Arizona's Superintendent of Public Instruction, Diane Douglas, has sparked an outcry among some state science teachers for proposing new draft K-12 science standards that remove the word "evolution" and its explanations which they see as a push to replace the Darwinian theory with the teaching of Intelligent Design.
Douglas insisted Wednesday that the accusations are unfounded.
"Let's make it very clear," she told KTAR News 92.3 FM, "evolution has not been removed from the science standards in any way shape or form."
"A word in a sentence changed to make the sentence more inclusive, more comprehensive, more accurate is nothing even close to removing evolution from the standards," she added.
The proposal drafted by a committee that answers to Douglas suggests students should no longer be required to analyze and interpret just "supporting evidence for the Big Bang theory and the scale of the universe" but "theories related to the scale and expansion of the universe."
The Big Bang theory argues that the universe "started with a small singularity, then inflated over the next 13.8 billion years to the cosmos that we know today." Intelligent Design is the theory that the complexity of biological life can best be explained by the existence of a Creator rather than by Darwinian evolution alone.
Calls made to the Arizona Department of Education Thursday about the proposed changes weren't immediately answered.
In 2005, a federal judge in Pennsylvania blocked a school district from teaching Intelligent Design in classrooms, declaring it an unconstitutional advancement of a religious viewpoint in public schools.
In a statement Wednesday, Bertha Vazquez, director of the Teacher Institute for Evolutionary Science, a program of the Richard Dawkins Foundation for Reason & Science and the Center for Inquiry, argued that Douglas' proposed changes are an open door to teach religion as science in local classrooms.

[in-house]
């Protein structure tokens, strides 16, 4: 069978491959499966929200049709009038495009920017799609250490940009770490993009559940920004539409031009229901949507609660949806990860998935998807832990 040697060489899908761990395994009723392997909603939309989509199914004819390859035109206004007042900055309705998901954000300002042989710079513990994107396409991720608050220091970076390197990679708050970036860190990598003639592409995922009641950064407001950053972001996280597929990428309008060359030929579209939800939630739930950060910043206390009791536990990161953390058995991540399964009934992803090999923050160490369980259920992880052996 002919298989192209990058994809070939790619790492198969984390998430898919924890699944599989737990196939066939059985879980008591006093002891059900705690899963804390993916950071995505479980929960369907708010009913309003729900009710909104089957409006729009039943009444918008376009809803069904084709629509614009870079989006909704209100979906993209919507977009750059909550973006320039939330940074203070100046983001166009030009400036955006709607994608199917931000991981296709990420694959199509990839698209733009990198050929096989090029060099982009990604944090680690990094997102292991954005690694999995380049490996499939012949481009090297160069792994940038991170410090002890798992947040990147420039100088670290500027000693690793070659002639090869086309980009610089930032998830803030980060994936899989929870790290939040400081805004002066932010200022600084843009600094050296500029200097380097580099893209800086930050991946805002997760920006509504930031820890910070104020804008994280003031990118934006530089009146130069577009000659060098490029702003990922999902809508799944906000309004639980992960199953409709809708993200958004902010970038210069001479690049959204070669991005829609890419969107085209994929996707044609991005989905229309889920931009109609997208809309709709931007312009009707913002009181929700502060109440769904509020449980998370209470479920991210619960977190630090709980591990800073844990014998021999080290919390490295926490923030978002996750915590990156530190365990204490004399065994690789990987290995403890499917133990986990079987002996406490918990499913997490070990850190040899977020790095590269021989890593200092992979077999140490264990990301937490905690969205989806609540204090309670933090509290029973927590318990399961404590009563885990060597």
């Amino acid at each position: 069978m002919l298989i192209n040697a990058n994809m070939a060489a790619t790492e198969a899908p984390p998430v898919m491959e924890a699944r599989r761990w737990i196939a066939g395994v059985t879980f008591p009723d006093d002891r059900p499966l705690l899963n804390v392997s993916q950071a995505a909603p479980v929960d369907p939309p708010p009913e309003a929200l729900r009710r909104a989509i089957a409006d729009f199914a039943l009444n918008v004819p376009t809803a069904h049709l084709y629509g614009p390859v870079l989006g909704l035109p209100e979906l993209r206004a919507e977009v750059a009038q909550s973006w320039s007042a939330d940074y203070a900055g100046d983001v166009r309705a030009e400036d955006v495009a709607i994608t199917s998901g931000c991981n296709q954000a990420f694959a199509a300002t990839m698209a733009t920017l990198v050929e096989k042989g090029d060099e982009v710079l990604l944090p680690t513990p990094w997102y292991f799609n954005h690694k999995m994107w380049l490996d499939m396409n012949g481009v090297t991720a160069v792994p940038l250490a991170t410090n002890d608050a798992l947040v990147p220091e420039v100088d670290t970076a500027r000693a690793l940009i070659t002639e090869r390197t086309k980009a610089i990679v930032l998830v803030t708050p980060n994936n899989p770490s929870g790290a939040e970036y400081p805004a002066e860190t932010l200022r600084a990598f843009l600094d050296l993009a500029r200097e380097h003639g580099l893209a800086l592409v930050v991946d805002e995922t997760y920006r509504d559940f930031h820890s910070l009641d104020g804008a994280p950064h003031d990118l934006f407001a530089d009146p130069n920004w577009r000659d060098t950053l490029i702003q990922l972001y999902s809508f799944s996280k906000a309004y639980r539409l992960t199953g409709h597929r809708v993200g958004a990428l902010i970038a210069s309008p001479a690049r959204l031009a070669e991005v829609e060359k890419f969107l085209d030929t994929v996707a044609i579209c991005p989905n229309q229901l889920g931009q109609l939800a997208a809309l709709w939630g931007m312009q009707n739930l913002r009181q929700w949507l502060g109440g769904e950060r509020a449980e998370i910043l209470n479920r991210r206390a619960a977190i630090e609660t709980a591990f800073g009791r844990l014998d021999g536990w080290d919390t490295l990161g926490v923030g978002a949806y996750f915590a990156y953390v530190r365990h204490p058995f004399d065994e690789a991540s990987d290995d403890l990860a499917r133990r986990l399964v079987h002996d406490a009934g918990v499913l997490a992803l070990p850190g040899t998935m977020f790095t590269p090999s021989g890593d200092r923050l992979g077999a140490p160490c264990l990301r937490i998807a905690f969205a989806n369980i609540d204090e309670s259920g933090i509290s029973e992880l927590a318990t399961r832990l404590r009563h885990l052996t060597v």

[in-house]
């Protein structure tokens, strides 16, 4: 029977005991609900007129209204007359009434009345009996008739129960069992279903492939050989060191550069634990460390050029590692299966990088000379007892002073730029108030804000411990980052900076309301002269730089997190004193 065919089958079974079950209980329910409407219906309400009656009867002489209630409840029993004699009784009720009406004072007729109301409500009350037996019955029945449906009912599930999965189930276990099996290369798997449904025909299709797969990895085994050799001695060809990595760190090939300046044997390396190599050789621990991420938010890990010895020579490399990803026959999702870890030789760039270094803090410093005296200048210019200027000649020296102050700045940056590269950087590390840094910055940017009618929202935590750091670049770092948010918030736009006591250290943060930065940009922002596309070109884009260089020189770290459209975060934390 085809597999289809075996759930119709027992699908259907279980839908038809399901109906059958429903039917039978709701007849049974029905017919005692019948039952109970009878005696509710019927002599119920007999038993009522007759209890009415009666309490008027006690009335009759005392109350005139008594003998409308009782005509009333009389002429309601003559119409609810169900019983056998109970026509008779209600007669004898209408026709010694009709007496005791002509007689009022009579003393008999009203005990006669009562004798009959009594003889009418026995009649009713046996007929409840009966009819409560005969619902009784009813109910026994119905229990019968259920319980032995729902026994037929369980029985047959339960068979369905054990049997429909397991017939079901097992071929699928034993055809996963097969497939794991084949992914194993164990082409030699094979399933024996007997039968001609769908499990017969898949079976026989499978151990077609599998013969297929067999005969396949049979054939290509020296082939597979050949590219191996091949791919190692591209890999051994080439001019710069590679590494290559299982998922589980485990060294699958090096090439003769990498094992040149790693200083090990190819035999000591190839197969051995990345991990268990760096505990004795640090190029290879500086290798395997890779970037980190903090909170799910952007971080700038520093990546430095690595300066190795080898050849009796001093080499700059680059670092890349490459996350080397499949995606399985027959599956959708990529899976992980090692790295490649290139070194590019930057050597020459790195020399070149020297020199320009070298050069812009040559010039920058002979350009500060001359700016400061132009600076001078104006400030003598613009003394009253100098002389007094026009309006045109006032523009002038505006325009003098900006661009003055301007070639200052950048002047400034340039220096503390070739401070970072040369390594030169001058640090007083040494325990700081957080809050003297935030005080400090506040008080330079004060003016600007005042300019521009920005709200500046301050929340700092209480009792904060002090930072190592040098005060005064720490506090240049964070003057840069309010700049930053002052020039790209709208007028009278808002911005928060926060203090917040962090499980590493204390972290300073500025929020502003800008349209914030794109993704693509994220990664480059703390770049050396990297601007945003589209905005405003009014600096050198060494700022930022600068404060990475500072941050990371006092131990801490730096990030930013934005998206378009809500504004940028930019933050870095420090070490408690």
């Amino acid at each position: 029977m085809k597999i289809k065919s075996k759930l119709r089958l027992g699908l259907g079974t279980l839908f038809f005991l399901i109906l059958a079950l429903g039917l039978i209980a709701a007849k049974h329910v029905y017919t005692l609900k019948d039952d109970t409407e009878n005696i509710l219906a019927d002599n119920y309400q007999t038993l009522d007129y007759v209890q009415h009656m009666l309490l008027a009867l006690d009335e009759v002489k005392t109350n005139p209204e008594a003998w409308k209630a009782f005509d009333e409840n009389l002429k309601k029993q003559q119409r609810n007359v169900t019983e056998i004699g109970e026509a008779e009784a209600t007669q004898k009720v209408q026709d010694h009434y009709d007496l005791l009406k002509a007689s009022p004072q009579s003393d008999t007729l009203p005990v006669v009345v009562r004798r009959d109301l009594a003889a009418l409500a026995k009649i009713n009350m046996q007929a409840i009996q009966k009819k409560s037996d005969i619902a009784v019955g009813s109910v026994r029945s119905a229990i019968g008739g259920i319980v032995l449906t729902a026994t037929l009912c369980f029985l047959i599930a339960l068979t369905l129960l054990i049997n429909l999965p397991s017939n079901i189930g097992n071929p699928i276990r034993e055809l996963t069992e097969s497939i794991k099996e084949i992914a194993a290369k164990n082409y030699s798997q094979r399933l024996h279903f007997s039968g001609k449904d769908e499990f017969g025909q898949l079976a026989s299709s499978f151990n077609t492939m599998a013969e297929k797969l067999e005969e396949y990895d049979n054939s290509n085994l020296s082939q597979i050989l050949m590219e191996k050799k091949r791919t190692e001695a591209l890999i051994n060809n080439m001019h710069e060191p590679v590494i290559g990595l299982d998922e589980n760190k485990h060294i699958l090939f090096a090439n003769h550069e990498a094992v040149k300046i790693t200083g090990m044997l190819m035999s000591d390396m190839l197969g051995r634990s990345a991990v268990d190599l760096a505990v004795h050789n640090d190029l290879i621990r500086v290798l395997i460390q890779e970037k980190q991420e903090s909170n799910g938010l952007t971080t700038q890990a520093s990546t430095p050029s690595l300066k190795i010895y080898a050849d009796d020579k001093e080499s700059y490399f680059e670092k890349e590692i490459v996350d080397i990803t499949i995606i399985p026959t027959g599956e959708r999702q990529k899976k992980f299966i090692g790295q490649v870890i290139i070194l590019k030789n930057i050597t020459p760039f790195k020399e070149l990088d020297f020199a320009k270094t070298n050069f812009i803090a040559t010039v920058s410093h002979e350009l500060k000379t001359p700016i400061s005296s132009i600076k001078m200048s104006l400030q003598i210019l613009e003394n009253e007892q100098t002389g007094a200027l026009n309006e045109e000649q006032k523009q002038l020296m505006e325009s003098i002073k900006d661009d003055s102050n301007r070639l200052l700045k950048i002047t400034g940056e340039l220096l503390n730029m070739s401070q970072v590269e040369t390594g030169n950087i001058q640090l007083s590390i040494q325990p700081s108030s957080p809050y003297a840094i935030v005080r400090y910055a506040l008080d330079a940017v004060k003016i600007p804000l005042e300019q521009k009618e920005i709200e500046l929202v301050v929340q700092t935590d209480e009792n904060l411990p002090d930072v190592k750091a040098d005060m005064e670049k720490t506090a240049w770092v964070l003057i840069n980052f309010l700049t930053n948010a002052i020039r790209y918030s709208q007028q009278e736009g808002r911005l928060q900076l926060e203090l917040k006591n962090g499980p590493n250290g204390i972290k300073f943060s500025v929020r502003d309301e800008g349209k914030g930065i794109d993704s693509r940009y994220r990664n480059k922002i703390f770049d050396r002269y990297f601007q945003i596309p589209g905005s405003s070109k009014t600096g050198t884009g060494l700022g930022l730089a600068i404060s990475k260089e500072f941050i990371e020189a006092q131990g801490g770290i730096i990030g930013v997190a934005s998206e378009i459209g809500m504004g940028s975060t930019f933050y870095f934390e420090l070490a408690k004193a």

"As the director of the Teacher Institute for Evolutionary Science, I am disheartened by the proposed changes to Arizona's draft science standards. By calling evolution into question, Arizona's proposed standards might open the door for teachers to bring religion into the classroom," Vazquez argued.
She further claimed: "Evolution is the only valid scientific explanation for the diversity of life on our planet. There are no credible dissenters within science. None."
Vazquez is also concerned that the new draft "will be able to bypass instruction on the Big Bang Theory."
Douglas told Capitol Media Services on Monday that the proposed standards make no reference to Intelligent Design.
"We have absolutely nothing in these standards in reference to intelligent design," she said.
The publication, however, cited a recording of Douglas speaking to Republican candidates last November insisting that Intelligent Design should be taught alongside evolution in schools.
"Should the theory of Intelligent Design be taught along with the theory of evolution?" she said in response to a question. "Absolutely."
While she denied trying to add Intelligent Design to the curriculum in public schools and called it "fake news," she specifically referenced the science standards in her November comments, according to Capitol Media Services.
"I had a discussion with my staff because we're currently working on science standards, to make sure this issue was addressed in the standards we're working on," she said at the time.
On Monday, she told the publication: "The point of education is really to be seekers of the truth, whatever the truth may be. And that's what all standards should work toward."
She admitted that the language of the new standards will allow teachers to provide students with alternate theories of how life on Earth got to where it is.
"Evolution is a theory in many ways. That's what our children should understand," Douglas said.
"If we're going to educate our children instead of just indoctrinate them to one way of thinking, we have to be able to allow them to explore all types of areas," the education leader who believes there is a scientific explanation for Intelligent Design, said.
"Once upon a time people said the Earth was flat and it couldn't possibly be round," Douglas noted.
Amber Struthers, a science teacher at the Jones-Gordon School in Paradise Valley couldn't disagree with Douglas more. She sees the proposal as a rollback on the teaching of evolution and told 12 News that if the changes are accepted, it would be like not teaching students about gravity.
"This would be something I would definitely be incredibly uncomfortable with," Struthers, a teacher of 12 years who has five science degrees including a doctorate, said.
Tory Roberg, whose two children attend the Washington Elementary School District, said she was "horrified" at an April public hearing on the proposed science standards at the Department of Education, the network said.
"They were dumbing down our evolution standards," she said. "I want my kids to learn science in science class. ... It would be a huge missing gap (for students) in understanding core concepts in science."